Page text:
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Rail Freight Benefits

You probably already know that there are benefits to be gained from using rail rather than road for freight distribution. In summary, the main benefits are:

Reliability – The moving annual average for punctuality on the UK’s railways was 91.6% for the 13 periods to 7 January 2012.

Cost-effectiveness – longer distance transits should be cheaper by rail than by road.

The Environment – on average, rail freight emits just 33% of the CO2 of an equivalent journey by road.

There are additional benefits in security of freight in transit, a lower level of accidents, reductions in road congestion, and lower levels of other emissions.

Reliability– The moving annual average for punctuality on the UK’s railways was 91.6% for the 13 periods to 7 January 2012. This is a composite statistic across passenger and all types of freight and infrastructure trains.

On time arrival for rail freight compares well with other distribution modes and is improving:

“Rail freight performance is improving year on year. Between 2005/06 and 2008/09 the percentage of freight trains arriving on time has risen by six points. More than eight out of ten freight trains complete their journey on time – a figure which rises to 98% for premium delivery supermarket goods trains such as the Stobart services for Tesco.” (Value of Rail Freight – Network Rail – July 2010).

Railways do of course have the advantage of running to a timetable. To be fair, however, disruptions can and do occur and this can cause delays.

FreightArranger assists with disruption response through its train and container locator software. The locator can be customised by you to provide the alerts you need to see so that you can be automatically informed if a delay of greater than a preset amount is likely. This information is the first step in developing a response which mitigates the consequences of the delay.

Rail freight can be more cost-effective than distribution by road. This is possible through the underlying economics: trains burn less fuel per tonne mile then road vehicles and a train, which can have as many as 30 wagons, only needs one driver. There are, however, some additional costs which are incurred in a rail journey: at each end of the rail transit, a road delivery will be needed, and there will be a lift cost to transfer the container between the train and the road vehicle.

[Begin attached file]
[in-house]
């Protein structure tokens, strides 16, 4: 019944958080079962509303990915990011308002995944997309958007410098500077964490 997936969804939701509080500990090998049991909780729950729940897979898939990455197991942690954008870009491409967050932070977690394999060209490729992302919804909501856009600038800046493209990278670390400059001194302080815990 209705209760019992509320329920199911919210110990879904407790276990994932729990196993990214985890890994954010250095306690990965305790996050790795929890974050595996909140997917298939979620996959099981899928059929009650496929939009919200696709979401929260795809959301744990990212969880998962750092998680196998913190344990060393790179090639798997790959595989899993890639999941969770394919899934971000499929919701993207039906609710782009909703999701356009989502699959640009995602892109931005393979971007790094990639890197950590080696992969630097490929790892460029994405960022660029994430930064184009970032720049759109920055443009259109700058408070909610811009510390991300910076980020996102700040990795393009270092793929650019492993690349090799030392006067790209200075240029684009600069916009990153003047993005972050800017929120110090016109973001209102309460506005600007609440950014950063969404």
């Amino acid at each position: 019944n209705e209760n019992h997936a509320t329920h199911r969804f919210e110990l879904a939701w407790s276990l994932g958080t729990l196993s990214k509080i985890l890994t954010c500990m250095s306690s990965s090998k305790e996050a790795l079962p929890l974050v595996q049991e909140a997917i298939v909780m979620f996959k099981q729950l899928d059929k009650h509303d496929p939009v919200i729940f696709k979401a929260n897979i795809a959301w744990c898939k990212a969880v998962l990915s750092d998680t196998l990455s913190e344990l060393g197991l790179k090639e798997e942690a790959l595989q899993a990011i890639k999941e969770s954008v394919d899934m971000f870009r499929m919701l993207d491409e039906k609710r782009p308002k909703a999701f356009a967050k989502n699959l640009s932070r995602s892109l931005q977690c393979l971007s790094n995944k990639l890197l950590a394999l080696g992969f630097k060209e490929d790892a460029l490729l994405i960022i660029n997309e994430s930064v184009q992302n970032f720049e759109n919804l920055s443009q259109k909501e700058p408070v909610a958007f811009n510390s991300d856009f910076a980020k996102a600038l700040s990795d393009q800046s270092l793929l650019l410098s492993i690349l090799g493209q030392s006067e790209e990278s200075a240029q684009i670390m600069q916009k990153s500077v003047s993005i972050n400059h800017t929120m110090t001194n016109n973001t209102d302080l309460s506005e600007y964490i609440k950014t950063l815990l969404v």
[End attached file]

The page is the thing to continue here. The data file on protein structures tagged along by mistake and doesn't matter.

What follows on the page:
Consequently, longer journeys tend to be cheaper by rail, and shorter journeys are cheaper by road. Where the point of cost neutrality comes is governed by many factors which are route and commodity specific and therefore cannot be addressed here, but in general the point of cost neutrality can be expected to lie in the range of 130 to 150 miles.

The environmental benefits of rail freight distribution compared to road have received much publicity and increased use of rail is one of the means which large companies subject to carbon footprint reporting are seeking to reduce their carbon emissions.

Rail’s carbon advantage arises from a number of factors, the main one being that there is almost no friction involved in a metal wheel running on a metal rail; conversely a tyre made largely of rubber encounters a higher level of friction when in contact with an asphalt/tarmac road. Railway gradients have been smoothed out to a greater extent than roads, and there are fewer stops. On average, rail freight emits just 33% of the CO2 of an equivalent journey by road.

Although not yet mandated by legislation, larger UK Companies are adopting carbon reporting and setting themselves carbon reduction strategies, in part to improve their image with consumers, in part to achieve cost savings and in part to obtain tax advantage. The logical consequence is that the pressure to reduce carbon footprint will cascade down the supply chain and into smaller companies as they seek to improve their profile with their larger customers.

FreightArranger uses guidance and conversion factors published by DEFRA in its Greenhouse Gas emissions guidance.

Use of rail freight also helps to road congestion congestion on the Strategic Road Network. Road congestion has been estimated to cost UK businesses £24 billion per year (FTA).

Rail is acknowledged as being a safer means of transport than road, with a lower fatality rate per billion passenger miles indicating a lower level of accidents.

And finally, rail freight is more secure as it is more difficult to steal goods from a train than from an HGV; therefore FreightArranger contributes to total through transit security.